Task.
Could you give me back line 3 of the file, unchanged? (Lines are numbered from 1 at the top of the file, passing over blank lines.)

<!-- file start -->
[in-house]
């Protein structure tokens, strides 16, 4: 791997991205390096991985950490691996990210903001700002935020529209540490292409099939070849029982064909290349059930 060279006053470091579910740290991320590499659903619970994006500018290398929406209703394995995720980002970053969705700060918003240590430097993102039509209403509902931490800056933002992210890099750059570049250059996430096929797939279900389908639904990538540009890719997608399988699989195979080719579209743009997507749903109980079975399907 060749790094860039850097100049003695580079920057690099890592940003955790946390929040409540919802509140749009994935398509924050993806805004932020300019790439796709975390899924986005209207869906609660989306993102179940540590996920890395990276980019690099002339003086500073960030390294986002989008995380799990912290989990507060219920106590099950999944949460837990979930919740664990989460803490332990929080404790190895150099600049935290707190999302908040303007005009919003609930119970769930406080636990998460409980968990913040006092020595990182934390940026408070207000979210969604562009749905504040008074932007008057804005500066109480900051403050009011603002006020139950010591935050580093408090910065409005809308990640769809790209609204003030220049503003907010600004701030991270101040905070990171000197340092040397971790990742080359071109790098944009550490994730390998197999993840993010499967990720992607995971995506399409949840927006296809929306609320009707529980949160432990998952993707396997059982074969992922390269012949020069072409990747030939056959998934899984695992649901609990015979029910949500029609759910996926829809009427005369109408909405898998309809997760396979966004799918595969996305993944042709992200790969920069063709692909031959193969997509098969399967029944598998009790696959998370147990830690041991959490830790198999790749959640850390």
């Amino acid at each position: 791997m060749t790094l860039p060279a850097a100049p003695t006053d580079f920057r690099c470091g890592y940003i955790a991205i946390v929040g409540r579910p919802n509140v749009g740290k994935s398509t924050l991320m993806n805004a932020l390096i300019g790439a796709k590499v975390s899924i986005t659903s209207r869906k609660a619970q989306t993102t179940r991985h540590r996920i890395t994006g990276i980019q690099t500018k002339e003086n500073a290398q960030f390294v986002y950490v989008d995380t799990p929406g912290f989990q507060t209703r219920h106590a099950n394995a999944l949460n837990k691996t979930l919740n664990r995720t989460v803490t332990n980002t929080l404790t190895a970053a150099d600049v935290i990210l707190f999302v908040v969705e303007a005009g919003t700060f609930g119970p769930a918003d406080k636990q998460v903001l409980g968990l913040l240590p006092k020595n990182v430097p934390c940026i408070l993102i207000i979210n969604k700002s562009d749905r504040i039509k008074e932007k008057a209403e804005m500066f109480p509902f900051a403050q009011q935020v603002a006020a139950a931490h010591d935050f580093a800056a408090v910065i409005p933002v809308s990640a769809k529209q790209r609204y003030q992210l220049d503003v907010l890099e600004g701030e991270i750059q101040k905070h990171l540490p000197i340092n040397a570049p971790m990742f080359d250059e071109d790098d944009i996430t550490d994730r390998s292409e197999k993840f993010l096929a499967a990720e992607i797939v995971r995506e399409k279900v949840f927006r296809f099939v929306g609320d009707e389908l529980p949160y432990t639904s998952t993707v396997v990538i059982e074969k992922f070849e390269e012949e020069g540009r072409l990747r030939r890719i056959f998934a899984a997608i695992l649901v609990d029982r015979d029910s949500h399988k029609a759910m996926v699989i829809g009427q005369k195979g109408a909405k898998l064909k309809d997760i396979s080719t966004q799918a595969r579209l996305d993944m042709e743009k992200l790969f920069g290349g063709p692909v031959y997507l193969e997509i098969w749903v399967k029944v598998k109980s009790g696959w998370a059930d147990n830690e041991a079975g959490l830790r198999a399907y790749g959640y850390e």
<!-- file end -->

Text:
């Amino acid at each position: 791997m060749t790094l860039p060279a850097a100049p003695t006053d580079f920057r690099c470091g890592y940003i955790a991205i946390v929040g409540r579910p919802n509140v749009g740290k994935s398509t924050l991320m993806n805004a932020l390096i300019g790439a796709k590499v975390s899924i986005t659903s209207r869906k609660a619970q989306t993102t179940r991985h540590r996920i890395t994006g990276i980019q690099t500018k002339e003086n500073a290398q960030f390294v986002y950490v989008d995380t799990p929406g912290f989990q507060t209703r219920h106590a099950n394995a999944l949460n837990k691996t979930l919740n664990r995720t989460v803490t332990n980002t929080l404790t190895a970053a150099d600049v935290i990210l707190f999302v908040v969705e303007a005009g919003t700060f609930g119970p769930a918003d406080k636990q998460v903001l409980g968990l913040l240590p006092k020595n990182v430097p934390c940026i408070l993102i207000i979210n969604k700002s562009d749905r504040i039509k008074e932007k008057a209403e804005m500066f109480p509902f900051a403050q009011q935020v603002a006020a139950a931490h010591d935050f580093a800056a408090v910065i409005p933002v809308s990640a769809k529209q790209r609204y003030q992210l220049d503003v907010l890099e600004g701030e991270i750059q101040k905070h990171l540490p000197i340092n040397a570049p971790m990742f080359d250059e071109d790098d944009i996430t550490d994730r390998s292409e197999k993840f993010l096929a499967a990720e992607i797939v995971r995506e399409k279900v949840f927006r296809f099939v929306g609320d009707e389908l529980p949160y432990t639904s998952t993707v396997v990538i059982e074969k992922f070849e390269e012949e020069g540009r072409l990747r030939r890719i056959f998934a899984a997608i695992l649901v609990d029982r015979d029910s949500h399988k029609a759910m996926v699989i829809g009427q005369k195979g109408a909405k898998l064909k309809d997760i396979s080719t966004q799918a595969r579209l996305d993944m042709e743009k992200l790969f920069g290349g063709p692909v031959y997507l193969e997509i098969w749903v399967k029944v598998k109980s009790g696959w998370a059930d147990n830690e041991a079975g959490l830790r198999a399907y790749g959640y850390e």